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Holmes v. Loung

United States District Court, S.D. Illinois

July 24, 2018

GREIGORY L. HOLMES, and JAMES JACOBS Plaintiffs,
v.
LATORYA LOUNG, JUILENN LYNN, MELIENNA JONES, MERONDA KENNILE, CLARRISHA, DEBBRA, HALE, AMANDA YETS, DEATHROLL, SERBRITNA, JEVENA, SHAREL MOORE, MOORE, and MORGAN NETHER, Defendants.

          MEMORANDUM AND ORDER

          HERNDON, UNITED STATES DISTRICT JUDGE

         Plaintiff Greigory Holmes, an inmate in Menard Correctional Center, brings this action for deprivations of his constitutional rights pursuant to 42 U.S.C. § 1983. Plaintiff requests damages. This case is now before the Court for a preliminary review of the Complaint pursuant to 28 U.S.C. § 1915A, which provides:

(a) Screening - The court shall review, before docketing, if feasible or, in any event, as soon as practicable after docketing, a complaint in a civil action in which a prisoner seeks redress from a governmental entity or officer or employee of a governmental entity.
(b) Grounds for Dismissal - On review, the court shall identify cognizable claims or dismiss the complaint, or any portion of the complaint, if the complaint-
(1) is frivolous, malicious, or fails to state a claim on which relief may be granted; or
(2) seeks monetary relief from a defendant who is immune from such relief.

         An action or claim is frivolous if “it lacks an arguable basis either in law or in fact.” Neitzke v. Williams, 490 U.S. 319, 325 (1989). Frivolousness is an objective standard that refers to a claim that any reasonable person would find meritless. Lee v. Clinton, 209 F.3d 1025, 1026-27 (7th Cir. 2000). An action fails to state a claim upon which relief can be granted if it does not plead “enough facts to state a claim to relief that is plausible on its face.” Bell Atlantic Corp. v. Twombly, 550 U.S. 544, 570 (2007). The claim of entitlement to relief must cross “the line between possibility and plausibility.” Id. at 557. At this juncture, the factual allegations of the pro se complaint are to be liberally construed. See Rodriguez v. Plymouth Ambulance Serv., 577 F.3d 816, 821 (7th Cir. 2009).

         Upon careful review of the Complaint and any supporting exhibits, the Court finds it appropriate to exercise its authority under § 1915A; this action is subject to summary dismissal.

         The Complaint

         Plaintiff alleges a variety of grievances, including that Owens and Clarrisha[1]signed his name to documents without his knowledge (Doc. 1, p. 6); Loung and Moore put a bio-electromagnetic weapon, called a “Harlan Girard, ” in his body without his consent by pretending that it was a TB test (Id.); Plaintiff and his family were tortured, causing him to take a case when he didn't want to, sign over some money, and “steal artwork from me.” (Id.); Jones, Yets, King, Mya, and Mary ordered him and his family tortured (Doc. 1, pp. 6-7); Ann has been stealing his mail (Doc. 1, p. 7); Loung and others have sexually assaulted Plaintiff in his sleep (Id.); Loung and others tricked Plaintiff's family into coming to Menard Correctional Center and being sexually assaulted (Id.); and Menard is taking money out of Plaintiff's trust fund account (Id.).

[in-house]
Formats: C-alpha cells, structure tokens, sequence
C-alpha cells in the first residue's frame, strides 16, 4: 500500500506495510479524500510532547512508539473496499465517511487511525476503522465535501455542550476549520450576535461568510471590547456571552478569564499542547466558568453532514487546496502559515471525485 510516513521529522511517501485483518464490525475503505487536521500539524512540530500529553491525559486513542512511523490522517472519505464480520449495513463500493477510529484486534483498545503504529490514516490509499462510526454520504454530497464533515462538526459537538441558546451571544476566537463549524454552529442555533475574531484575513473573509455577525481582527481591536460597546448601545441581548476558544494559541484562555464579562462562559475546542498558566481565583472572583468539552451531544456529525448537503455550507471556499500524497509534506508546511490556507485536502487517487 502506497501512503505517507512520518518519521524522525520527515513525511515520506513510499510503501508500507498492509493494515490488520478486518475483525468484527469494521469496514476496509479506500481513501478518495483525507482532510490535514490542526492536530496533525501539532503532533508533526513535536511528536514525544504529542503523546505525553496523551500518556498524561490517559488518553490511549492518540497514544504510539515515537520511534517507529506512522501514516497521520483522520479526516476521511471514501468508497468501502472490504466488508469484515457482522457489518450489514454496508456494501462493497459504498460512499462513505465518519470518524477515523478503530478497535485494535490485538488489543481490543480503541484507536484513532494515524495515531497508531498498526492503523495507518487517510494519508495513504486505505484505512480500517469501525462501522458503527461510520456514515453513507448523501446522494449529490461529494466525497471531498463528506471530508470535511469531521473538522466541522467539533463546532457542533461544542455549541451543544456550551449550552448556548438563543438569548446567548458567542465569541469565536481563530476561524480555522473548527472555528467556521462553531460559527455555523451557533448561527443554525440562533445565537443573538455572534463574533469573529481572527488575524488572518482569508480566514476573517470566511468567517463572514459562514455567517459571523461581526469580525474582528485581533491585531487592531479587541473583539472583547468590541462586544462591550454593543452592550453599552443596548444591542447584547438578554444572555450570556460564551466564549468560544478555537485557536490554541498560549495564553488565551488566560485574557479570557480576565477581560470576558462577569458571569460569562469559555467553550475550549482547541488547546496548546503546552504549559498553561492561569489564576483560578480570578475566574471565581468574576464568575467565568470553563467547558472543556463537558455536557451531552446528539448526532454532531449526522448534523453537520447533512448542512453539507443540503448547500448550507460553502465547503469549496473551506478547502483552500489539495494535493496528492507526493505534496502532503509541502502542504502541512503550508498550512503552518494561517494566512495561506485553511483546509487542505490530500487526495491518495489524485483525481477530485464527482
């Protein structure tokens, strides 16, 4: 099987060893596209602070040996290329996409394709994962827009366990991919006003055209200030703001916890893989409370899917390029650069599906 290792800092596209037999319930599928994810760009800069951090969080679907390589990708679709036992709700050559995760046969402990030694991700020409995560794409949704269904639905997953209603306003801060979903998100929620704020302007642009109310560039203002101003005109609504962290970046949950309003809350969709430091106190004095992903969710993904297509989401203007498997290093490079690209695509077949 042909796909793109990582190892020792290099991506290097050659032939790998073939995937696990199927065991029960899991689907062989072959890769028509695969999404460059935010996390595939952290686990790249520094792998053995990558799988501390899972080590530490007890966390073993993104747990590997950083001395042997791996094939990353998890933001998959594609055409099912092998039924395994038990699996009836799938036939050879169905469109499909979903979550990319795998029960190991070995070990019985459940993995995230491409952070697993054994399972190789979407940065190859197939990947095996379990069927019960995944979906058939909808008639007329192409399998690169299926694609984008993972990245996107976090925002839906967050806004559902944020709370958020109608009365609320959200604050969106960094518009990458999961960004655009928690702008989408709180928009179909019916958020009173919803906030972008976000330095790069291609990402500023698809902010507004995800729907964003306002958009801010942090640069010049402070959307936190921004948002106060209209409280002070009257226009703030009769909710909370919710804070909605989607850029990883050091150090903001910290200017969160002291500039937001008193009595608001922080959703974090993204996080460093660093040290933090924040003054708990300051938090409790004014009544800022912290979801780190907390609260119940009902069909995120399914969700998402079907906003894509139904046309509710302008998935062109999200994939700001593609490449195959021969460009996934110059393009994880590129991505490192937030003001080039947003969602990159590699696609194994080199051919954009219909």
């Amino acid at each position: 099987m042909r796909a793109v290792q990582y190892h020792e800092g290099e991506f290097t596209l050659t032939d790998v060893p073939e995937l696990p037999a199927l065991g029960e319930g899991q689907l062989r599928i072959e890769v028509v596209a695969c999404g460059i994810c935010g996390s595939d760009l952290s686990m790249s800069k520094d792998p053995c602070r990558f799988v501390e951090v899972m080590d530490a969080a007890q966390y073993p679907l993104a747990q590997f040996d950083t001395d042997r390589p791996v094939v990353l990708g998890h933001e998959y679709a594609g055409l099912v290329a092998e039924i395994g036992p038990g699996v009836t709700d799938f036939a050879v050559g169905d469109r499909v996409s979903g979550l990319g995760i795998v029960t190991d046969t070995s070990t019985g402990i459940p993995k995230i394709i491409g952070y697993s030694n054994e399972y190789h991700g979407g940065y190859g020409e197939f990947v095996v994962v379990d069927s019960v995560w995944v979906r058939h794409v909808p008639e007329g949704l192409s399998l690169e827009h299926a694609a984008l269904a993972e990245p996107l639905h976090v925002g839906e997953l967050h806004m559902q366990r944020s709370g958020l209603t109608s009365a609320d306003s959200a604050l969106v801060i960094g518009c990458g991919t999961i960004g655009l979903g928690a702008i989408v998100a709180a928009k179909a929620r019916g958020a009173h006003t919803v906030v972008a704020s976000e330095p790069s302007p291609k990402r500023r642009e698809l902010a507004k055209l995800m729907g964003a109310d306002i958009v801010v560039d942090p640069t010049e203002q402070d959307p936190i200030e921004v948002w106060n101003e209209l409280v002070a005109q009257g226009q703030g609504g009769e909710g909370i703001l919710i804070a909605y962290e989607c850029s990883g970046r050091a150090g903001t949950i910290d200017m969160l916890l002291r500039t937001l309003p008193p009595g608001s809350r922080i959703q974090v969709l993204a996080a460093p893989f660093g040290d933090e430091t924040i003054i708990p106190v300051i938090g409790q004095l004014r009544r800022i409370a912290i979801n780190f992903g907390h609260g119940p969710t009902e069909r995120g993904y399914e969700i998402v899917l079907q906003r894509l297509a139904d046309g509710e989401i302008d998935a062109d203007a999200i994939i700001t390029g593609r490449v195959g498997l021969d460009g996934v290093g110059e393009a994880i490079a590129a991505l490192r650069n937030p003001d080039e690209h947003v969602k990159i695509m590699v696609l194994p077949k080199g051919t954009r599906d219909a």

Plaintiff alleges that he has grieved these issues, but the Head of the Committee and all of the wardens from 2001 until present have refused to stop it. Id. Plaintiff further alleges that Lynn, Maue, Hale, Wall, Dilday, Middendorf, Craig, Mitchell, and Hinsley retaliated against him for filing a lawsuit. Id.

         Further, Plaintiff alleges that the Web, Cearson, and Jones families set Plaintiff up on the case that he is serving time for (Doc. 1, p. 8); that Plaintiff has had a boom box, 17 cassette tapes, art, 260 articles, and magazines stolen from him during transfers (Id.); Staff made a $928.55 billion deal with Plaintiff on a Bible verse, and refused to pay when they lost (Id.); and that due to the “Harlan Girard” device described above, Plaintiff has been enslaved by Menard's officers (Id.).

         Discussion

         Prior to addressing the merits of Plaintiff's claims, the Court must address some preliminary matters. First of all, Plaintiff has listed “James Jacobs” as a co-Plaintiff, (Doc. 1, p. 1), but it does not appear that Jacobs is actively participating in this lawsuit, or that any of the allegations in the Complaint relate to him. The Complaint form used by Plaintiff directs a litigant to submit a separate sheet of paper listing any co-plaintiff's name, aliases, I.D. number, place of confinement, and current address, but no sheet was submitted on Jacobs' behalf. (Doc. 1, p. 2). In fact, the Court has no address for Jacobs at all. Jacobs did not sign the Complaint. (Doc. 1, p. 10). The civil cover sheet submitted in connection with this suit does not list Jacobs as a Plaintiff. (Doc. 2, p. 1). Jacobs did not submit a motion to proceed IFP. Plaintiff has filed two additional motions since bringing this case, neither of them is signed by Jacobs. (Doc. 12) (Doc. 14). Most importantly, Jacobs is not mentioned ...


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